Well, he was smilin’ like a vulture as he rolled up the horticulture
December 4, 2010 7:07 AM Subscribe
posted by grumblebee (82 comments total)
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Out on bail, fresh outta jail, California dreamin’
Soon as I stepped on the scene, I’m hearin’ hoochies screamin’
What a surprise to read that couplet on "The New Yorker's" website
, in an article about Jay-Z
's new book
. It also discusses Adam Bradley's "Book of Rhymes: The Poetics of Hip Hop
," an academic study that respects rap lyrics
as serious poetry.
For years, I suspected that there had to be beauty in hip-hop lyrics. I know that, to many here, that's as obvious as it is true. But I have a very difficult time finding my way into rap. As much as I'm interested in what it may be doing lyrically, I can't get into hearing it performed. I know that will sound absurd to many people (it's an oral tradition!).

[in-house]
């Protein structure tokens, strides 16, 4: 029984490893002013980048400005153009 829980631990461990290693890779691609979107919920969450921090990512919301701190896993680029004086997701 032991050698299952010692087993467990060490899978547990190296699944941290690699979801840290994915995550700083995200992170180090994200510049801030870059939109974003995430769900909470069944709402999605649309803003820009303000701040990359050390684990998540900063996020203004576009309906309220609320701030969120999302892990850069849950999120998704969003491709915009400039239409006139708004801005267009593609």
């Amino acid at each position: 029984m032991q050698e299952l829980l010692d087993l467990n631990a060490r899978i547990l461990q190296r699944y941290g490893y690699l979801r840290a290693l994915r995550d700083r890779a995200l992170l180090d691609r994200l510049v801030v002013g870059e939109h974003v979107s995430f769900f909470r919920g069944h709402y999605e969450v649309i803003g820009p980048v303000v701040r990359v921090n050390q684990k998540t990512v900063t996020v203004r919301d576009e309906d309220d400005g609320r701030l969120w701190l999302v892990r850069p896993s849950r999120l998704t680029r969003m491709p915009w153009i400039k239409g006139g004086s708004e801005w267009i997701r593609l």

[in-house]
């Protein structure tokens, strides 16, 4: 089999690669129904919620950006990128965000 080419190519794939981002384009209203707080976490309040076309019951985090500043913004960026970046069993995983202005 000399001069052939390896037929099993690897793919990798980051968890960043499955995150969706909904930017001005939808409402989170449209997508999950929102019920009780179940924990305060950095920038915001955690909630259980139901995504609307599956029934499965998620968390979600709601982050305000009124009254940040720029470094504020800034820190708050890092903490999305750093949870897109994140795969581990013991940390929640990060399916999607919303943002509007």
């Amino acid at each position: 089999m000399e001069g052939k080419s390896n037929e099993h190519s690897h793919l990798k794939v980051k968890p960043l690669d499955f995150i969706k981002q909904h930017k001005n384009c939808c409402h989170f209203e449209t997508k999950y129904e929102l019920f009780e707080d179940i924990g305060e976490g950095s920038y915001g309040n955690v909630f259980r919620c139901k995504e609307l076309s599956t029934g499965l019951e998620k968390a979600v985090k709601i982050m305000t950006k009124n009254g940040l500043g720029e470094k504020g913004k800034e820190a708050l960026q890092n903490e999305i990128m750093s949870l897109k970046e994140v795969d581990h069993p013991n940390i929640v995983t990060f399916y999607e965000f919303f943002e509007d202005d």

All I can say is that I've tried and I failed. Recently, I posted this
much derided comment about a rap lyric I didn't like (and still don't like). Luckily, "The New Yorker" has helped open a window for me. I know it's ironic that a middle-class, intellectual white boy can't appreciate rap until it's discussed in "The New Yorker," but -- honestly -- I didn't know where to look for good examples of rap lyrics. This article has showed me the way.
And the subject of the article dovetails nicely with two other books I've read recently. As the article mentions, Jay-Z's book is very similar to Sondheim's
. And it's also similar to this
wonderful dissection of Shakespeare's mechanics.
(See also: http://www.metafilter.com/97315/I-realized-it-is-basically-insane-to-make-any-kind-of-judgment-about-rap-without-hearing-it